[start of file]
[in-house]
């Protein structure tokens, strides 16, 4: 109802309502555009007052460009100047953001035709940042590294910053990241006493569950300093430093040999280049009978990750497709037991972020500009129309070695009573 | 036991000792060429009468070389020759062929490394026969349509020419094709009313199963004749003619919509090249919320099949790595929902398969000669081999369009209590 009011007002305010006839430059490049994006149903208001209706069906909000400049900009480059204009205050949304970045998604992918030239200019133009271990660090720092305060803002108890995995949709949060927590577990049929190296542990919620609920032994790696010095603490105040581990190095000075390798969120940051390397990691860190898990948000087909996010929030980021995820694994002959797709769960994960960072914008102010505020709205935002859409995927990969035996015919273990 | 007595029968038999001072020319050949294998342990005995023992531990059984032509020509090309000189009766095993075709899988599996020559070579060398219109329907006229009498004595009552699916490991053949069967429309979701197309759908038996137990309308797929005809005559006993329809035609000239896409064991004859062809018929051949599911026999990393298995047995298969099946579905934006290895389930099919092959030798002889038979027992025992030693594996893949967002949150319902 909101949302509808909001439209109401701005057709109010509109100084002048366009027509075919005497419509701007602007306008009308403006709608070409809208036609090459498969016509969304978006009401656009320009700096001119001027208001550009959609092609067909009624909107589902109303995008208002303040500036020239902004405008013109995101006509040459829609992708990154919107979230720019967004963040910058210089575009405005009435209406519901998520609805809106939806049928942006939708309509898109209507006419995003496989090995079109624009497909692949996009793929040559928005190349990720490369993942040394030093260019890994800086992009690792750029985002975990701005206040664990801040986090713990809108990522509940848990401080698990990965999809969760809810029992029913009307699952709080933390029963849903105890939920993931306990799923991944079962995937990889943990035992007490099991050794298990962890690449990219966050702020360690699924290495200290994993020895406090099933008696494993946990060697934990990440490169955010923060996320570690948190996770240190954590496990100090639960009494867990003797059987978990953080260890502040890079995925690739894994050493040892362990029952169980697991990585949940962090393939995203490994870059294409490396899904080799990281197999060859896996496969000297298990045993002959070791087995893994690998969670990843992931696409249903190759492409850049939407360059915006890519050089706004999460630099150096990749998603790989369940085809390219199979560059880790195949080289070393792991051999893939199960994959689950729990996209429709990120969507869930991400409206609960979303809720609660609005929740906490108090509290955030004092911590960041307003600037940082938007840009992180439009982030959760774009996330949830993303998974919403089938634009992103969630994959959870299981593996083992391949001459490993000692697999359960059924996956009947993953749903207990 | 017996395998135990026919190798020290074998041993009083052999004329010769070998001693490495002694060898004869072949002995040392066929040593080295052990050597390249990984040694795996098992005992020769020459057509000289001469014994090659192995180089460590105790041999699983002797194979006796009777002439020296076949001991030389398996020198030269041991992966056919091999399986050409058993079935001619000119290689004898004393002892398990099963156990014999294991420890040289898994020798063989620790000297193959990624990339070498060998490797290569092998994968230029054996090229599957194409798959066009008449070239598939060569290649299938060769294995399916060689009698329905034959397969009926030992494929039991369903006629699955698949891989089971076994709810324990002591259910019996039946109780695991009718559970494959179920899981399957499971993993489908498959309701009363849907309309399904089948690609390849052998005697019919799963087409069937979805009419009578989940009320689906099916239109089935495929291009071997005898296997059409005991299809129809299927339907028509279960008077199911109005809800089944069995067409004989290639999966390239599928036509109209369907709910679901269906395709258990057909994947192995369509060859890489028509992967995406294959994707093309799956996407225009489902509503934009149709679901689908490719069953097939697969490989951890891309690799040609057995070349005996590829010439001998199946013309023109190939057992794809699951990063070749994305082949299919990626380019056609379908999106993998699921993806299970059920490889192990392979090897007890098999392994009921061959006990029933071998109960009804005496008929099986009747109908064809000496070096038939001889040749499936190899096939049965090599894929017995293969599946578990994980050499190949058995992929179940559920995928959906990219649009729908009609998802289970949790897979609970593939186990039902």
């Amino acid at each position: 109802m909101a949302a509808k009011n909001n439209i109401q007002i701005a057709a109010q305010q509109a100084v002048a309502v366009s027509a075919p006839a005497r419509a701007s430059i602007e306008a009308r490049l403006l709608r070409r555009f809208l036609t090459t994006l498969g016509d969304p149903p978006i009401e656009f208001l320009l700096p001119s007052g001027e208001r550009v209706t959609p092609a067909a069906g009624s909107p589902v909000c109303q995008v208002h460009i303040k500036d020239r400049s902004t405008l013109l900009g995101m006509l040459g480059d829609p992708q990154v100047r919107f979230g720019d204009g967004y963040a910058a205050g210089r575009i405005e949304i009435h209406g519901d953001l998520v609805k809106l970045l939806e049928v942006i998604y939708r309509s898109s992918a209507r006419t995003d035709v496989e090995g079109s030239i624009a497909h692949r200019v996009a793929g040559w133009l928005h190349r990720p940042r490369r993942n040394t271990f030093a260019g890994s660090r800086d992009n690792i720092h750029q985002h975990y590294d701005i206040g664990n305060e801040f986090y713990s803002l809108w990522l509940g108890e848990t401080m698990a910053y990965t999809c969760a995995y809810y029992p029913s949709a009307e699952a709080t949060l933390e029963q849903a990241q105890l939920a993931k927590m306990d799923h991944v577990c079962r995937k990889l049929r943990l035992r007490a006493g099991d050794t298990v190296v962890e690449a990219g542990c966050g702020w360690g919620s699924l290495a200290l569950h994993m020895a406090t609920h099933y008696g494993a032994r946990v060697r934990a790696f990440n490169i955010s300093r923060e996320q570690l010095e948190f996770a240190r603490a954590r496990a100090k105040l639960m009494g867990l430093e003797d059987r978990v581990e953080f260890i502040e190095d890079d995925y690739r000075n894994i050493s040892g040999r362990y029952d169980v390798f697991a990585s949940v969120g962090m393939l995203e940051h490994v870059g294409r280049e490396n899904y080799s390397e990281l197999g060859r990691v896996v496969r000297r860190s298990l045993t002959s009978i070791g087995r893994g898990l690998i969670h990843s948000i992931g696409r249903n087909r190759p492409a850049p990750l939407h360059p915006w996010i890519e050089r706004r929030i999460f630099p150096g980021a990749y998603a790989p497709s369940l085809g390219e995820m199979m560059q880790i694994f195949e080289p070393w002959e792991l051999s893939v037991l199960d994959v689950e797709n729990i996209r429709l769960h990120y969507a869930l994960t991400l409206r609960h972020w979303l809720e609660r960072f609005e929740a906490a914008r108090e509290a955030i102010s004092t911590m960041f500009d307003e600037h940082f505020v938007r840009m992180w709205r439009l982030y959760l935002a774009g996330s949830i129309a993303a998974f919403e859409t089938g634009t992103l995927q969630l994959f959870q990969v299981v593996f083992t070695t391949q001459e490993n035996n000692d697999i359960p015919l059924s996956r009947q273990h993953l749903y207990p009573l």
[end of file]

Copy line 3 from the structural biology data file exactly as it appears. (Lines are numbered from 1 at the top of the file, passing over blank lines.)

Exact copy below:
């Amino acid at each position: 109802m909101a949302a509808k009011n909001n439209i109401q007002i701005a057709a109010q305010q509109a100084v002048a309502v366009s027509a075919p006839a005497r419509a701007s430059i602007e306008a009308r490049l403006l709608r070409r555009f809208l036609t090459t994006l498969g016509d969304p149903p978006i009401e656009f208001l320009l700096p001119s007052g001027e208001r550009v209706t959609p092609a067909a069906g009624s909107p589902v909000c109303q995008v208002h460009i303040k500036d020239r400049s902004t405008l013109l900009g995101m006509l040459g480059d829609p992708q990154v100047r919107f979230g720019d204009g967004y963040a910058a205050g210089r575009i405005e949304i009435h209406g519901d953001l998520v609805k809106l970045l939806e049928v942006i998604y939708r309509s898109s992918a209507r006419t995003d035709v496989e090995g079109s030239i624009a497909h692949r200019v996009a793929g040559w133009l928005h190349r990720p940042r490369r993942n040394t271990f030093a260019g890994s660090r800086d992009n690792i720092h750029q985002h975990y590294d701005i206040g664990n305060e801040f986090y713990s803002l809108w990522l509940g108890e848990t401080m698990a910053y990965t999809c969760a995995y809810y029992p029913s949709a009307e699952a709080t949060l933390e029963q849903a990241q105890l939920a993931k927590m306990d799923h991944v577990c079962r995937k990889l049929r943990l035992r007490a006493g099991d050794t298990v190296v962890e690449a990219g542990c966050g702020w360690g919620s699924l290495a200290l569950h994993m020895a406090t609920h099933y008696g494993a032994r946990v060697r934990a790696f990440n490169i955010s300093r923060e996320q570690l010095e948190f996770a240190r603490a954590r496990a100090k105040l639960m009494g867990l430093e003797d059987r978990v581990e953080f260890i502040e190095d890079d995925y690739r000075n894994i050493s040892g040999r362990y029952d169980v390798f697991a990585s949940v969120g962090m393939l995203e940051h490994v870059g294409r280049e490396n899904y080799s390397e990281l197999g060859r990691v896996v496969r000297r860190s298990l045993t002959s009978i070791g087995r893994g898990l690998i969670h990843s948000i992931g696409r249903n087909r190759p492409a850049p990750l939407h360059p915006w996010i890519e050089r706004r929030i999460f630099p150096g980021a990749y998603a790989p497709s369940l085809g390219e995820m199979m560059q880790i694994f195949e080289p070393w002959e792991l051999s893939v037991l199960d994959v689950e797709n729990i996209r429709l769960h990120y969507a869930l994960t991400l409206r609960h972020w979303l809720e609660r960072f609005e929740a906490a914008r108090e509290a955030i102010s004092t911590m960041f500009d307003e600037h940082f505020v938007r840009m992180w709205r439009l982030y959760l935002a774009g996330s949830i129309a993303a998974f919403e859409t089938g634009t992103l995927q969630l994959f959870q990969v299981v593996f083992t070695t391949q001459e490993n035996n000692d697999i359960p015919l059924s996956r009947q273990h993953l749903y207990p009573l």